Unclear how Hickey will raise €410,000 bail, lawyers say

Olympic Council of Ireland will not facilitate the payment required for him to leave Brazil

Lawyers for Pat Hickey said it was “unclear” yesterday how he would generate the €410,000 bail bond he is required to pay before leaving Brazil, as the Olympic Council of Ireland (OCI) said it would not facilitate him.

A court in Rio de Janeiro ruled on Wednesday that Mr Hickey’s passport should be returned to him and that he could return to the Republic “to treat a health problem” on condition he pay a bond to the court of one and half million Brazilian Reals (€410,000).

The move came three months after his arrest in Rio for alleged ticket-touting, at which point he temporarily stepped aside from his position as president of the OCI.

The OCI said yesterday it would not pay the bail bond as it considered it a “personal matter” for Mr Hickey. This decision was taken by OCI acting president William O’Brien, despite the fact the council is currently paying Mr Hickey’s legal fees.


This is understood to be due to a stipulation in the organisation’s articles of association that oblige it to pay the legal costs of staff members that run into legal difficulties during the course of their duties.

Senior management at the OCI held a discussion yesterday as to whether a bail bond can be considered a legal expense before Mr O’Brien concluded it could not.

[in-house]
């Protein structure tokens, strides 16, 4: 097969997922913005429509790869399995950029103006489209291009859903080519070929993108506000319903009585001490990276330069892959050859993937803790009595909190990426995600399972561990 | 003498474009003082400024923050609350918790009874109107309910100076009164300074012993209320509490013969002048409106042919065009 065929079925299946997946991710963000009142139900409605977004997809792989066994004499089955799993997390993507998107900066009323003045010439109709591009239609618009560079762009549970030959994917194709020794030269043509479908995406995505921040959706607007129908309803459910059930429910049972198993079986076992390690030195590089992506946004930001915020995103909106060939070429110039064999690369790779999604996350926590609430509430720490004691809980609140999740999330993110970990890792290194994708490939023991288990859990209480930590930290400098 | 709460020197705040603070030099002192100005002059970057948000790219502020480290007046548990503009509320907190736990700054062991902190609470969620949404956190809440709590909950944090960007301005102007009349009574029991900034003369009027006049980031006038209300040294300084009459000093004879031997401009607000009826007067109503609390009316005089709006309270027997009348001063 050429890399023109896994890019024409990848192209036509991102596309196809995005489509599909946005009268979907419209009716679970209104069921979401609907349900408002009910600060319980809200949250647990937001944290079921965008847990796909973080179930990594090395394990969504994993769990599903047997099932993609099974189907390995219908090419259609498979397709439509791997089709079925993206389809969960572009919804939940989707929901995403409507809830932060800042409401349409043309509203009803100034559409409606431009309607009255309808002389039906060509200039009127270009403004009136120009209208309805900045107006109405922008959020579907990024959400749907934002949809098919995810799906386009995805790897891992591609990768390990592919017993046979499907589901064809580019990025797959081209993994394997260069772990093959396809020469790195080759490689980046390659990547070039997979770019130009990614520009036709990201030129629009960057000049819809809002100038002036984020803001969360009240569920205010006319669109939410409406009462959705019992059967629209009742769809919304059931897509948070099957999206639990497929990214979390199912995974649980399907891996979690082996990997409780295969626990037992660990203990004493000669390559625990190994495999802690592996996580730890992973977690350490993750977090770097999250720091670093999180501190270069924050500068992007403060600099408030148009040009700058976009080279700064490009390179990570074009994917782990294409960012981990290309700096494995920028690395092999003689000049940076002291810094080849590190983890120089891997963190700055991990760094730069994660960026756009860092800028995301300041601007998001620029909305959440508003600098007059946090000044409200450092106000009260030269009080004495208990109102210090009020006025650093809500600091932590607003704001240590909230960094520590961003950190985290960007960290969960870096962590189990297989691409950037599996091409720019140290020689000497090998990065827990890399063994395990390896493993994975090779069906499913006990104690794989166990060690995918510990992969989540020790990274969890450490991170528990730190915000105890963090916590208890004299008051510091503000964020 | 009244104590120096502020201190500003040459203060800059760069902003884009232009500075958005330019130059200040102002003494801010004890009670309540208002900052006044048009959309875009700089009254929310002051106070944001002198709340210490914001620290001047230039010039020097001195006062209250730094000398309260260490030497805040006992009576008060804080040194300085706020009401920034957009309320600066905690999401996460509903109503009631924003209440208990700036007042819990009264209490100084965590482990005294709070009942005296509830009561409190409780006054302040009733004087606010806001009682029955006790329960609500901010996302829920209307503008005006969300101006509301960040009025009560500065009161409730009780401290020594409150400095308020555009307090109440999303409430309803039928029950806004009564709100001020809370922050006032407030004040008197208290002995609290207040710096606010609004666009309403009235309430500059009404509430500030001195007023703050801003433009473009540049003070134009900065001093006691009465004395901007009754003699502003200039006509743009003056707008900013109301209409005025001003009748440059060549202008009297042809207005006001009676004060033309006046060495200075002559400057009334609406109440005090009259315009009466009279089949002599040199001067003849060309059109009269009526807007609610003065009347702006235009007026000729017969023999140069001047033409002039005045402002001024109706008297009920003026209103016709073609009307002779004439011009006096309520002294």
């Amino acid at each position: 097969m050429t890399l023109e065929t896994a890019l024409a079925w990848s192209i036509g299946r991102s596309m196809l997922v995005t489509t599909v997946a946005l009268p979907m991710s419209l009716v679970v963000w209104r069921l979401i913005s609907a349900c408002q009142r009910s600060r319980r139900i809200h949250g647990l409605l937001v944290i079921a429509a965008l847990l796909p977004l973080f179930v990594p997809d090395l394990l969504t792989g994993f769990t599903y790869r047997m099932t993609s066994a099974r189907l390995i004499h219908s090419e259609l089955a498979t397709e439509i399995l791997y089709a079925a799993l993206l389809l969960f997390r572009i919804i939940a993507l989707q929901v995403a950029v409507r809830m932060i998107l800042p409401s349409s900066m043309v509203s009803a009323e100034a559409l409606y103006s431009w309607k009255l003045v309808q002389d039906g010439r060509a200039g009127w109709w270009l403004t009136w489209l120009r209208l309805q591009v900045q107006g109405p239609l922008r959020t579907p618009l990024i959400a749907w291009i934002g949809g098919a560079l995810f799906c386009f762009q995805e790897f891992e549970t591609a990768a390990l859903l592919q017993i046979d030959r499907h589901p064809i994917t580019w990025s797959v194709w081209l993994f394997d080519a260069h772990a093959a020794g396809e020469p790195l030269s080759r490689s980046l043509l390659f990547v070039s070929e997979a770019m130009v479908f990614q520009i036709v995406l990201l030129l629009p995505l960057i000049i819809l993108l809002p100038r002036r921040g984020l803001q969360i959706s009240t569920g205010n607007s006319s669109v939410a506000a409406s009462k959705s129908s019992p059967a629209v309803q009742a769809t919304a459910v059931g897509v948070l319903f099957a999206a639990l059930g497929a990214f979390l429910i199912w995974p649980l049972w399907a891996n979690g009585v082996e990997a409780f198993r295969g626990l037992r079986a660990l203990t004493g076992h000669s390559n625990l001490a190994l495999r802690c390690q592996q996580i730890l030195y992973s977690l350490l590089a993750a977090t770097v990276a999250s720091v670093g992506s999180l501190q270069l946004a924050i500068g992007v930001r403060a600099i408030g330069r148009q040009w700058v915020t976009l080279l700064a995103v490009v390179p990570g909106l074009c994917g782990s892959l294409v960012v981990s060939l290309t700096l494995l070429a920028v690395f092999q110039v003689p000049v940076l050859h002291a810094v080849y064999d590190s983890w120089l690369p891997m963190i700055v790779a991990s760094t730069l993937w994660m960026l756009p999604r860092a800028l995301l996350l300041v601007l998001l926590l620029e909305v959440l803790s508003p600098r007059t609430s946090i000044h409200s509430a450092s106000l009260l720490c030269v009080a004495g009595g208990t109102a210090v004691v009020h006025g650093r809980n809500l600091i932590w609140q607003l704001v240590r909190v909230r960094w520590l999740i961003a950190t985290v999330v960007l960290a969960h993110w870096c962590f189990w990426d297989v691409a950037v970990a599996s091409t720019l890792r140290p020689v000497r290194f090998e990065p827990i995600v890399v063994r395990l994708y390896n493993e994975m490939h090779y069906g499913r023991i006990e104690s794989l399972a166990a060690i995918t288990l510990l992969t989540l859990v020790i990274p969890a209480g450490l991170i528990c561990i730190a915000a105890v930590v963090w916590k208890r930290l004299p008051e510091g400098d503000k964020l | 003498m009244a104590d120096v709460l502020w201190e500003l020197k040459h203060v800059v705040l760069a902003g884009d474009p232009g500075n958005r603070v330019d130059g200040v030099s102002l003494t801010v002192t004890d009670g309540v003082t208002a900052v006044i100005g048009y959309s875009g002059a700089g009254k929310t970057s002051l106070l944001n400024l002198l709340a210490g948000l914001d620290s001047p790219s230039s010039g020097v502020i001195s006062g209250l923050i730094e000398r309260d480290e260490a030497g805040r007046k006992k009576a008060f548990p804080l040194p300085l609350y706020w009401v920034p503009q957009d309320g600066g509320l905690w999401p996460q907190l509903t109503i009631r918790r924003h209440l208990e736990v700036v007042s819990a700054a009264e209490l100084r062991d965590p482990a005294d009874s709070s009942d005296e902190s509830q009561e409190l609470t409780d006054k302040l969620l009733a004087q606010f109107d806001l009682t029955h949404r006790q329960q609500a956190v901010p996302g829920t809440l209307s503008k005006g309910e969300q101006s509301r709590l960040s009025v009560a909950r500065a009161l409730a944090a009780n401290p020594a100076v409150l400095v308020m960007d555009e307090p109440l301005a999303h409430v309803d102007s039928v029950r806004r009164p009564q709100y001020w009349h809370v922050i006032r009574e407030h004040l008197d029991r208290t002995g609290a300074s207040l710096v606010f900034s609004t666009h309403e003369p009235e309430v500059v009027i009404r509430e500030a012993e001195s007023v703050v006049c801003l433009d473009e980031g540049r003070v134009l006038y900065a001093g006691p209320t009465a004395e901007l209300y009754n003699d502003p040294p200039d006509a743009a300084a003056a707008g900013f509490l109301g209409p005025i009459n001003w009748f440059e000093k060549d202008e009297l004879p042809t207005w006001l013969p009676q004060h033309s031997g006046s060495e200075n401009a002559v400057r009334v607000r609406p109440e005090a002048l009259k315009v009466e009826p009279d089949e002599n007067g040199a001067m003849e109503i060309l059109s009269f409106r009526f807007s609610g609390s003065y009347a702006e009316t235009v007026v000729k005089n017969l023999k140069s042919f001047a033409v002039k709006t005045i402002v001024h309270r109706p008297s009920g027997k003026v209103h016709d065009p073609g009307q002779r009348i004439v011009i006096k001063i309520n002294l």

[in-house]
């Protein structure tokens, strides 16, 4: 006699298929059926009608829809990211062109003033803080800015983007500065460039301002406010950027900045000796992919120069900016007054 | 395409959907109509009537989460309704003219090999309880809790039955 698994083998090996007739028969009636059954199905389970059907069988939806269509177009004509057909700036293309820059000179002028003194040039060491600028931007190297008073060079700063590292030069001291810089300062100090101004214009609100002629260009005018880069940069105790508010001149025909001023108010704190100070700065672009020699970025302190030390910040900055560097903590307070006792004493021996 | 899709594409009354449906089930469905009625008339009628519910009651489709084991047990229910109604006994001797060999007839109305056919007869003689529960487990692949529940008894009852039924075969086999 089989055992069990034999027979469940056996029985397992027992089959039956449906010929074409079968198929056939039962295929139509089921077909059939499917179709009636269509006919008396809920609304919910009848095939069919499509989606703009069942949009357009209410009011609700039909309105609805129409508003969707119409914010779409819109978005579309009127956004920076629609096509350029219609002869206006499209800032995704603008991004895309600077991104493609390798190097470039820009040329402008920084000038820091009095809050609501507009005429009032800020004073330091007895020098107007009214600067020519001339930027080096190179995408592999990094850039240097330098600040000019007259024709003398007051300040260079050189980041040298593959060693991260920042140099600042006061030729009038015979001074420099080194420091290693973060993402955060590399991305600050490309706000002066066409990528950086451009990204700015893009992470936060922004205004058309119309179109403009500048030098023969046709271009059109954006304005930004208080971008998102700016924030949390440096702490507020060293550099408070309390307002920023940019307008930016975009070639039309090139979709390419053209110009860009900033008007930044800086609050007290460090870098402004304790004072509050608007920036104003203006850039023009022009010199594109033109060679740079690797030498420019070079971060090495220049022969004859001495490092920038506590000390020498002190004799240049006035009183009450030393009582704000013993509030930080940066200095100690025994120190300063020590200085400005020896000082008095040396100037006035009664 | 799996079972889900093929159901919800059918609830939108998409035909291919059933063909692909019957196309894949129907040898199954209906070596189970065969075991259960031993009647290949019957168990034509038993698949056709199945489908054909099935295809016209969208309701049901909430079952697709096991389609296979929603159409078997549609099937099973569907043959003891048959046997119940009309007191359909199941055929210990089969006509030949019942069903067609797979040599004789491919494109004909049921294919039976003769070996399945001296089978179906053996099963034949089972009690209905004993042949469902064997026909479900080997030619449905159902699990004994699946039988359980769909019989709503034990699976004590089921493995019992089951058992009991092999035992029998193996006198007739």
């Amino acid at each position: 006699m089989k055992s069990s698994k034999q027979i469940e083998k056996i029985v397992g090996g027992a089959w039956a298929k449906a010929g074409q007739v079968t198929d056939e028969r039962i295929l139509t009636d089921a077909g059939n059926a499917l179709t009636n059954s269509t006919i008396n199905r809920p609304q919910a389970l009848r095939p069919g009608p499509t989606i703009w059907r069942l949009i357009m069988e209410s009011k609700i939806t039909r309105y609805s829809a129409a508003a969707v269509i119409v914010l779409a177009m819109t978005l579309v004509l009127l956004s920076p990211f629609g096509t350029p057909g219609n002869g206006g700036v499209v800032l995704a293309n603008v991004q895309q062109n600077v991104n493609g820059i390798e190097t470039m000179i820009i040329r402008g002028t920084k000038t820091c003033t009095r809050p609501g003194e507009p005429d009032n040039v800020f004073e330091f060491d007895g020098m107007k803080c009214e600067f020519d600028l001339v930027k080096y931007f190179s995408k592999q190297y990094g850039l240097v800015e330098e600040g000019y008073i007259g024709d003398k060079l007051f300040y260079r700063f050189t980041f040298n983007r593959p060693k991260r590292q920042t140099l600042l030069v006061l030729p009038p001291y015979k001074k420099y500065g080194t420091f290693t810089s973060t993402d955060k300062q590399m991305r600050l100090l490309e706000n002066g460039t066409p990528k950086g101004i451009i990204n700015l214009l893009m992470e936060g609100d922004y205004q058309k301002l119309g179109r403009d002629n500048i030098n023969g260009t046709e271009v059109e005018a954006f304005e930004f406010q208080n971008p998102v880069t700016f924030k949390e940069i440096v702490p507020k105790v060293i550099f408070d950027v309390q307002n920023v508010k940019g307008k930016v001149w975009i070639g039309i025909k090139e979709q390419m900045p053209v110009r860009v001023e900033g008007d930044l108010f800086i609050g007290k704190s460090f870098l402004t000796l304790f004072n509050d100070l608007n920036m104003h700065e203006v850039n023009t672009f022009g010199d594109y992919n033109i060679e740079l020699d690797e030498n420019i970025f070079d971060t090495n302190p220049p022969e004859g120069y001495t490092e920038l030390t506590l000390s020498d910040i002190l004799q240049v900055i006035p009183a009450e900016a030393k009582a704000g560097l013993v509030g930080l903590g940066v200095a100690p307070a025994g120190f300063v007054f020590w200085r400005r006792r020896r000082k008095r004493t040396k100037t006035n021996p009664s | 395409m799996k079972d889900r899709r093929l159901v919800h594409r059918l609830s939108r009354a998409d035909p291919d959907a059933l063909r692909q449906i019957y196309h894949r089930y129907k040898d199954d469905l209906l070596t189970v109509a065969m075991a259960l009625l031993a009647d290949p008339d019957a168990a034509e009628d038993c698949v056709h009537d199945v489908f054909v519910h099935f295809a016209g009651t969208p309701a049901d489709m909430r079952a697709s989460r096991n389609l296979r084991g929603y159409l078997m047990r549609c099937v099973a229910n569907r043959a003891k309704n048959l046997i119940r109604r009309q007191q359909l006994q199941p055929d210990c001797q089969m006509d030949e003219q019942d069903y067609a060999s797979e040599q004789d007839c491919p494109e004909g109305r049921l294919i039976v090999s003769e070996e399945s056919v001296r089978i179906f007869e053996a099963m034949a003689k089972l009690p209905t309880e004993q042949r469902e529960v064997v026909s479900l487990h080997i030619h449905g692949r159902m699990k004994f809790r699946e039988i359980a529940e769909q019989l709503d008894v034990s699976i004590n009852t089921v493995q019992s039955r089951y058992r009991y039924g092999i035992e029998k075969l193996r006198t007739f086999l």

IOC alternative

Another avenue open to Mr Hickey in terms of securing the bond is the International Olympic Committee (IOC). In response to questions from The Irish Times, the IOC said: "These questions are not for the IOC . . . We refer you to Mr Hickey's representatives."

The European Olympic Committee, of which Mr Hickey is a former president, did not respond to questions on the subject.

Arthur Lavigne, senior counsel on Mr Hickey’s legal team, said it was “unclear” who would put forward the bond.

A public relations company acting on behalf of Mr Hickey’s family said it had no comment to make on the matter.

Justice Juliana Leal de Melo, who made the order to grant bail to Mr Hickey, reiterated yesterday that Mr Hickey would not be permitted to leave the jurisdiction until the bond was paid in full.

“The passport will only be returned if he agrees and pays the fixed bail amount,” she said. “Once he pays the bail and assumes the commitment to attend all parts of the process, the passport will be returned.”

However, she added: “We don’t know if he will agree with the amount of the bail.”

Mr Hickey’s legal team can contest the amount, although this would likely involve another lengthy process.

A spokesperson for the courts service in Rio said the ruling in relation to Mr Hickey’s passport “does not liberate him from his obligations to answer to the court process” or “allow him to leave eternally”.